Up until his passing, architect John Saunders Chase kept a box of letters at his house. Many of them, written by people who had never actually met him, refer back to a moment when Chase found himself in the national spotlight.
The first African-American to attend the prestigious architecture school at the University of Texas in Austin in 1950, Chase was a pioneer. AP photographers showed up when he registered for classes, and in addition to the hate mail, he was trailed by a federal marshall between classes, and was forced to live off campus since no landlords near the school would rent to a black man at the time.
By the time he retired—after establishing a successful practice, John S. Chase, Architect, helping found the National Organization of Minority Architects (NOMA), and serving as president of the Texas Exes, an honor at his alma mater—Chase had become not just a respected architect, but a community leader. It showed in his welcoming, expansive designs: modern buildings made to be inspiring and inclusive.
“Chase mobilized modern architecture as a democratic process, and his buildings embraced the future that was determined to be better than the past and the present,” Stephen Fox, an architectural historian at Rice University, told the Daily Texan.
Growing up in Baltimore, John S. Chase knew he liked to create and to draw. Still, he couldn’t quite figure out what that meant for his future until he decided, as a child, to walk into an architecture office and find out. As he explained in a series of oral history interviews, he knocked on the door of a firm in Annapolis, Maryland, where the staff sat him down at a drafting table and showed him blueprints. He maintained a friendship with those architects decades later.
The route to opening his own firm proved more difficult. After serving with distinction in the Army in the Philippines during WWII, he earned an architecture degree at Hampton University in Virginia, and began drafting for a firm in Philadelphia, concentrating on residential work. Seeking bigger and better things, Chase took a job offer with the Lott Lumber Company in Austin, Texas, an African-American-owned firm specializing in private homes.
Chase felt that he needed more formal training to get ahead, and in 1950, approached the dean at the University of Texas, trying to find a way into the school despite its segregation policy . At nearly the same time, the Supreme Court had issued a decision in Sweatt v. Painter, which barred segregation in professional schools. In 1952, Chase would be the first African-American graduate from the university, but soon found that none of the white-owned firms would hire him. Fed up with rejection, Chase decided to work for himself, turning the dining room of his home into an office.
While his first gig as an architect and business owner was designing the Luxe Hotel in Austin, most of his early years focused on homes and churches. Moving to Houston after being offered a teaching position at Texas Southern University, he drummed up business by introducing himself at African-American churches and sharing his ideas for progressive church architecture, the subject of his master’s thesis.
“I realized that, if I wanted business, I needed to approach the African American community,” he said. “And the best way to do that was to attend church. I figured I could learn how to build churches with a little hard work and a lot of faith.”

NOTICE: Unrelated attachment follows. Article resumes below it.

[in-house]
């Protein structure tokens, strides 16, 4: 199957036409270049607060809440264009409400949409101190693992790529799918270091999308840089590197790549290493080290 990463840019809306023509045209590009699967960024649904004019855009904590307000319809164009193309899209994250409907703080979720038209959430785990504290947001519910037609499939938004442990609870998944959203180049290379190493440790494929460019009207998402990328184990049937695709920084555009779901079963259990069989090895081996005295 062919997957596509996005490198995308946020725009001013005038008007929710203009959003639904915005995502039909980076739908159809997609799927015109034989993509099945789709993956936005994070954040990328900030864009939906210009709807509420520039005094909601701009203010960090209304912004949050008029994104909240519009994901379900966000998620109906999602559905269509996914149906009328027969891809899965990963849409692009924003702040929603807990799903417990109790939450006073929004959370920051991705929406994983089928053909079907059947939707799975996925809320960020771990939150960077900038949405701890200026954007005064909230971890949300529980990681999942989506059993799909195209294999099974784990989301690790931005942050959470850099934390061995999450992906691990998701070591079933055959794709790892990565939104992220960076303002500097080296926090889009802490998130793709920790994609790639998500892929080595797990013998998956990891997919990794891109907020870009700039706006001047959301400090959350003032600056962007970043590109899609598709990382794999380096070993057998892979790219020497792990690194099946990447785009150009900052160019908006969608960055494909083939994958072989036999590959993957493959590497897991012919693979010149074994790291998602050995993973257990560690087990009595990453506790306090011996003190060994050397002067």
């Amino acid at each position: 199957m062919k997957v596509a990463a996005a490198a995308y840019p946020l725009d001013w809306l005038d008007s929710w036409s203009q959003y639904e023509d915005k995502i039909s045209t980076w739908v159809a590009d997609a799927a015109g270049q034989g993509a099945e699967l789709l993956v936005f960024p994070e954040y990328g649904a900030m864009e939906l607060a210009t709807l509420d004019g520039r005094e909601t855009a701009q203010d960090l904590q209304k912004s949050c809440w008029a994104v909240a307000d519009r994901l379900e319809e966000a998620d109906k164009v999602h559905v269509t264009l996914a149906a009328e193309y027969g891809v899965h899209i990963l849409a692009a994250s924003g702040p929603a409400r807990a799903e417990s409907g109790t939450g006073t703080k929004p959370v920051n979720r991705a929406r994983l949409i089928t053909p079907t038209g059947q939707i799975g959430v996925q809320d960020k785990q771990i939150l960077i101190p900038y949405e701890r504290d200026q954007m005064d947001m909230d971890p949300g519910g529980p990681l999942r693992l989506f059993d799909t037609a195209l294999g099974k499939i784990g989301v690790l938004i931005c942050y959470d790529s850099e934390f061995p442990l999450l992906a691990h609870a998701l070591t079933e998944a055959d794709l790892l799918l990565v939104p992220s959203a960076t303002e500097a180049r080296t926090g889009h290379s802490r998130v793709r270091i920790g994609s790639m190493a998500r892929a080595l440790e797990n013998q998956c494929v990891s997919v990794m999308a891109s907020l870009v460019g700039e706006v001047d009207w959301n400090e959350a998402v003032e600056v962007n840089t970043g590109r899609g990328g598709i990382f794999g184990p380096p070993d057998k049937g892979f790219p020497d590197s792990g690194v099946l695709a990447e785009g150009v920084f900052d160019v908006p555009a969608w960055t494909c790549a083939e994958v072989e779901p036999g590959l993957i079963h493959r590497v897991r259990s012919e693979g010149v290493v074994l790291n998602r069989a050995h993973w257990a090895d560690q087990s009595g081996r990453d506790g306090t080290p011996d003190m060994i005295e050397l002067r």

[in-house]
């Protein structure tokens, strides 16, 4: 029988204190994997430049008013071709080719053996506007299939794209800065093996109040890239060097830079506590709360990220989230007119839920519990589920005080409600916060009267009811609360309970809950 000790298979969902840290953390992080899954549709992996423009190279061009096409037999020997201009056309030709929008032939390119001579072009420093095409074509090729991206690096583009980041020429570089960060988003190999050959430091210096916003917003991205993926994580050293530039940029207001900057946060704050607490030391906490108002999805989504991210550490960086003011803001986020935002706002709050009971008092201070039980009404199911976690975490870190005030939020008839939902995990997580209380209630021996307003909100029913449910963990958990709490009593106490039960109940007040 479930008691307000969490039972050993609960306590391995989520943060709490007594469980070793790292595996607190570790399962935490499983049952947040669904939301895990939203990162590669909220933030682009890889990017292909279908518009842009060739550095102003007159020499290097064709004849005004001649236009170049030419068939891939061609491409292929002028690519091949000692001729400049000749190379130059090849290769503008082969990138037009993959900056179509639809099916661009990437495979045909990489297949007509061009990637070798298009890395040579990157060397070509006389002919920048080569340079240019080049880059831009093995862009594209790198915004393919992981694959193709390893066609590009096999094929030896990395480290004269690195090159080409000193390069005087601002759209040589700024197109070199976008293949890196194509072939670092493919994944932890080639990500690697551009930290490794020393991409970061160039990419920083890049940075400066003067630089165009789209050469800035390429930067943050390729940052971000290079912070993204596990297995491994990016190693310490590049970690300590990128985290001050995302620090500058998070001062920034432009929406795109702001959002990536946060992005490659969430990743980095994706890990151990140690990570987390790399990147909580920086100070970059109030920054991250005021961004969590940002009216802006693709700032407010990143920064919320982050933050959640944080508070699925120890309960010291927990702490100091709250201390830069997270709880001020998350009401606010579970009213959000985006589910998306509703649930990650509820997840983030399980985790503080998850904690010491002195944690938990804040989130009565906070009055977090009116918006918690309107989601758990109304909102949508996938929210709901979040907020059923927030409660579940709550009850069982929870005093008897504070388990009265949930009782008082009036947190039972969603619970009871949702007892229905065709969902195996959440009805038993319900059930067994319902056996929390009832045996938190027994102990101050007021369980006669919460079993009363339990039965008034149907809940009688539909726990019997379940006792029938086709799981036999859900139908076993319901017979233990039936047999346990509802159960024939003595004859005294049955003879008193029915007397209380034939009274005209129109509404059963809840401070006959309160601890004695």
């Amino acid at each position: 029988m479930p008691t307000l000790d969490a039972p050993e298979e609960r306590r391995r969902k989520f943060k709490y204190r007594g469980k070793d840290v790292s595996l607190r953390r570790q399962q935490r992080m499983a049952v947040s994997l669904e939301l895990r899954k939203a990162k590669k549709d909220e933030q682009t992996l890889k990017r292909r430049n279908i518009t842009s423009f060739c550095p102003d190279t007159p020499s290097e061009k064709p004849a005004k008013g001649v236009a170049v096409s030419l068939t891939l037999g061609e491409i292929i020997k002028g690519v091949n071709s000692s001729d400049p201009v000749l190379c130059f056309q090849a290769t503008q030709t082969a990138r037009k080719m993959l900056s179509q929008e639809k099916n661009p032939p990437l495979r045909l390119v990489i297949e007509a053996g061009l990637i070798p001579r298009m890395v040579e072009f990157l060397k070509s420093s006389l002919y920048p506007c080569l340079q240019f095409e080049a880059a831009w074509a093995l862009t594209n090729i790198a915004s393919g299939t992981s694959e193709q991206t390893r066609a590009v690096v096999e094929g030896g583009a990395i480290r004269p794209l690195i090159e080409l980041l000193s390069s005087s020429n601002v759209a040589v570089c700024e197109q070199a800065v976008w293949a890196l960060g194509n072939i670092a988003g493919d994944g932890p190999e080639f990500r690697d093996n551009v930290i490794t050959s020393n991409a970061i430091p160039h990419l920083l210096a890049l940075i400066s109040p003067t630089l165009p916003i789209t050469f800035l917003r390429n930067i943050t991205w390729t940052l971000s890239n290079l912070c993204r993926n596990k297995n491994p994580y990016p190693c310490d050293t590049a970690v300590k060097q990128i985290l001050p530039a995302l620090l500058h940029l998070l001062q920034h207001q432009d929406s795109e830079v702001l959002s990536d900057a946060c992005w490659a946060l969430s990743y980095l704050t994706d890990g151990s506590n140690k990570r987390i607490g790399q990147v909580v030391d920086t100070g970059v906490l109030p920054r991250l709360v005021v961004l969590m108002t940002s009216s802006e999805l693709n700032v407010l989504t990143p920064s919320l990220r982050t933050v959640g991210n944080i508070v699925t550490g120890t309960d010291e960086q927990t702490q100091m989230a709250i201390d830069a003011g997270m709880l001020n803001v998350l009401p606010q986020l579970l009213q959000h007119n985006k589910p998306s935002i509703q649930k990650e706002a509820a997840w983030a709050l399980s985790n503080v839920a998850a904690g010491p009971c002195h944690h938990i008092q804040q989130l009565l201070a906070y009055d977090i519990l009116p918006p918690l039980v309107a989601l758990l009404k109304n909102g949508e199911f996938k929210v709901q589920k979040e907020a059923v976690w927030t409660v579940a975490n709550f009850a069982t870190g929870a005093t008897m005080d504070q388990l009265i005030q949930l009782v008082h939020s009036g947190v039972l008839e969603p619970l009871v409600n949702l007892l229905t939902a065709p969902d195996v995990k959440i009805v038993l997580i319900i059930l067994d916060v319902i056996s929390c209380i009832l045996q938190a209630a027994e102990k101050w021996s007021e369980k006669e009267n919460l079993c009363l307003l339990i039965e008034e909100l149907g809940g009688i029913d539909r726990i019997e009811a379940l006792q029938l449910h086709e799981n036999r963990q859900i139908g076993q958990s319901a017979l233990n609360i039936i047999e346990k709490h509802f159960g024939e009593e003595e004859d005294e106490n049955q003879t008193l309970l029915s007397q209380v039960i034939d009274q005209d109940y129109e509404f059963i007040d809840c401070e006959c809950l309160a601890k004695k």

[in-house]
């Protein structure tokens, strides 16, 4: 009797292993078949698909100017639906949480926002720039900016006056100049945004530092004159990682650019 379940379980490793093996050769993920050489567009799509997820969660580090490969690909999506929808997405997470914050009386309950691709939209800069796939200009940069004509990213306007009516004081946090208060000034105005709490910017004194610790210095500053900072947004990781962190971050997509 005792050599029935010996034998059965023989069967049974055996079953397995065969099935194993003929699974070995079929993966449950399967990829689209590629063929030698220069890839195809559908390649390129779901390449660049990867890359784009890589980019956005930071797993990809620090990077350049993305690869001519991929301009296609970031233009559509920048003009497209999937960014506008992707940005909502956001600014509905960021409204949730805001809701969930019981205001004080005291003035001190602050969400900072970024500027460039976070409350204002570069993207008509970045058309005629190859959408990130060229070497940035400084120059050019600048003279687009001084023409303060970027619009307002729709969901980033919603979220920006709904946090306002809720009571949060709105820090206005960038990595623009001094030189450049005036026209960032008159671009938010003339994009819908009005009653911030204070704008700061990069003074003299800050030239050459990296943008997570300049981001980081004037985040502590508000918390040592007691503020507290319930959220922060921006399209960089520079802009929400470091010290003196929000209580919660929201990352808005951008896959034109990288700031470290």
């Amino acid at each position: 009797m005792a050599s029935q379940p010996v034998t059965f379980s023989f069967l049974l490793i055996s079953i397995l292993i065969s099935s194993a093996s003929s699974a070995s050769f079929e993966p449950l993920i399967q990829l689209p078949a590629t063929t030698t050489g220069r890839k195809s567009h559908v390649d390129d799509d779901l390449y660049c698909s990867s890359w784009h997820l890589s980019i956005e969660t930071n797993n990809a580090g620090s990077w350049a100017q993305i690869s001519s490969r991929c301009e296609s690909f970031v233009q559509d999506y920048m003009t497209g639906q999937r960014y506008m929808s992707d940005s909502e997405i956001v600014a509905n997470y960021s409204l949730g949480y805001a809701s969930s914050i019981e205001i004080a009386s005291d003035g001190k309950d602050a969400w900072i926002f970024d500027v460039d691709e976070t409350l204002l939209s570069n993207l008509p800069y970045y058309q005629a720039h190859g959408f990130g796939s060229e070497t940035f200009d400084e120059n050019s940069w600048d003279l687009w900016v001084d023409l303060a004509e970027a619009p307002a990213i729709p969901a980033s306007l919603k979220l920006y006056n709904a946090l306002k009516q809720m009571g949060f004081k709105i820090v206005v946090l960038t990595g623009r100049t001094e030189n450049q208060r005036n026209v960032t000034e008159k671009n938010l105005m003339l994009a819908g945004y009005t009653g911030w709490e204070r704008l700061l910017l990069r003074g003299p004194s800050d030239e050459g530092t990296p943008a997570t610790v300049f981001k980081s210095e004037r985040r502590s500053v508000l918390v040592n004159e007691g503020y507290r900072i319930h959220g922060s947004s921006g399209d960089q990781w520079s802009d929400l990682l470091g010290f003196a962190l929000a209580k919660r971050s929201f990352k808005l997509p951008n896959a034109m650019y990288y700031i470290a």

Inspired by Wright’s Usonian ideals, Chase envisioned streamlined, spacious public spaces. He designed the first black-owned bank in Texas, Riverside National Bank, and soon found his practice expanding as he took on larger opportunities. At one point, he had designed more than half of the buildings on Texas Southern University’s campus, and he was eventually asked to design the U.S. Embassy in Tunisia and even renovate the Astrodome. His firm opened offices in Dallas, Houston, Austin, and Washington, D.C., and in 1980, he’d be named to the U.S. Commission of Fine Arts by President Carter.
Chase did more than build physical structures of community. Throughout his career, he continued to advocate for and assist minority architects. In 1971, he helped co-found the National Organization of Minority Architects (NOMA), and throughout his career, always made it a point to have offices in local neighborhoods. After all, who knew when the next John S. Chase might walk in the door?
“The thing I always wanted to do was serve as an example to young kids, elementary school and high school, who can pass by your building, see the word architect and come in and ask ‘what do you do?’” he told a radio interviewer. “You can’t do that working on the 30th floor downtown.”
Buildings to know
Chase’s largest collection of work can be found on the Texas Southern University campus. His Martin Luther King Jr. Humanities Building stands as one of his best, a suspended series of white circles that hovers above the campus lawn.
Public architecture was his forte, exemplified by his ecclesiastical designs in East Austin, such as the Olivet Baptist Church, a steep, brick-clad design with an angular roof, and the David Chapel Missionary Baptist Church, its stylish, slanted roof off-setting a minimalist bell tower. His most famous residential work, the 1966 Phillips House, also in East Austin, stands out in a neighborhood of ranches and bungalows, with sweeping horizontal lines and a diamond-shaped, green-trimmed roof.
Legacy and reputation today
John S. Chase left a varied body of work, and never stopped building community, whether it was via his commissions or business practices. His firm would provide opportunities to African-American draftsman, architects, and engineers for decades, continuing to open doors and improve the architecture community.